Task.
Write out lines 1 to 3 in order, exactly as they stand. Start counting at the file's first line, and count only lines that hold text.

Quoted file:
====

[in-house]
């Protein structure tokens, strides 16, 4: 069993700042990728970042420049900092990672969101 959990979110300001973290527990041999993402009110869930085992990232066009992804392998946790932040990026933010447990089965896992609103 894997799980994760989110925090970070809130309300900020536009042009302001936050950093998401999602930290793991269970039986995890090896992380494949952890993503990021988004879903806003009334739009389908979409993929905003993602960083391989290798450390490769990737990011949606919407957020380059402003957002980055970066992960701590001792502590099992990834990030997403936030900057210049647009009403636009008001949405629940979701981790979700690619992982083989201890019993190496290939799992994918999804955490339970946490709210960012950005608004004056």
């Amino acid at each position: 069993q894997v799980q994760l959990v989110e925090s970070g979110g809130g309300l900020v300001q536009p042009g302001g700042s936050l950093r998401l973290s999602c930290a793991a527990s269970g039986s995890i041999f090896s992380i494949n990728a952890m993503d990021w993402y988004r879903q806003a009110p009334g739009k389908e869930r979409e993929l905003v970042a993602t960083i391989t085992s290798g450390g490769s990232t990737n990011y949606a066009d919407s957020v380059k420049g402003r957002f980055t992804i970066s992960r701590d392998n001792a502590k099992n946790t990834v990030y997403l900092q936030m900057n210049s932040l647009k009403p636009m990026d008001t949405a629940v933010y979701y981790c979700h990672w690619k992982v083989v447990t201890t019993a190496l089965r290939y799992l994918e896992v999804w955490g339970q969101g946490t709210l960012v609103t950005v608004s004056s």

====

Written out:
[in-house]
């Protein structure tokens, strides 16, 4: 069993700042990728970042420049900092990672969101 959990979110300001973290527990041999993402009110869930085992990232066009992804392998946790932040990026933010447990089965896992609103 894997799980994760989110925090970070809130309300900020536009042009302001936050950093998401999602930290793991269970039986995890090896992380494949952890993503990021988004879903806003009334739009389908979409993929905003993602960083391989290798450390490769990737990011949606919407957020380059402003957002980055970066992960701590001792502590099992990834990030997403936030900057210049647009009403636009008001949405629940979701981790979700690619992982083989201890019993190496290939799992994918999804955490339970946490709210960012950005608004004056």
């Amino acid at each position: 069993q894997v799980q994760l959990v989110e925090s970070g979110g809130g309300l900020v300001q536009p042009g302001g700042s936050l950093r998401l973290s999602c930290a793991a527990s269970g039986s995890i041999f090896s992380i494949n990728a952890m993503d990021w993402y988004r879903q806003a009110p009334g739009k389908e869930r979409e993929l905003v970042a993602t960083i391989t085992s290798g450390g490769s990232t990737n990011y949606a066009d919407s957020v380059k420049g402003r957002f980055t992804i970066s992960r701590d392998n001792a502590k099992n946790t990834v990030y997403l900092q936030m900057n210049s932040l647009k009403p636009m990026d008001t949405a629940v933010y979701y981790c979700h990672w690619k992982v083989v447990t201890t019993a190496l089965r290939y799992l994918e896992v999804w955490g339970q969101g946490t709210l960012v609103t950005v608004s004056s």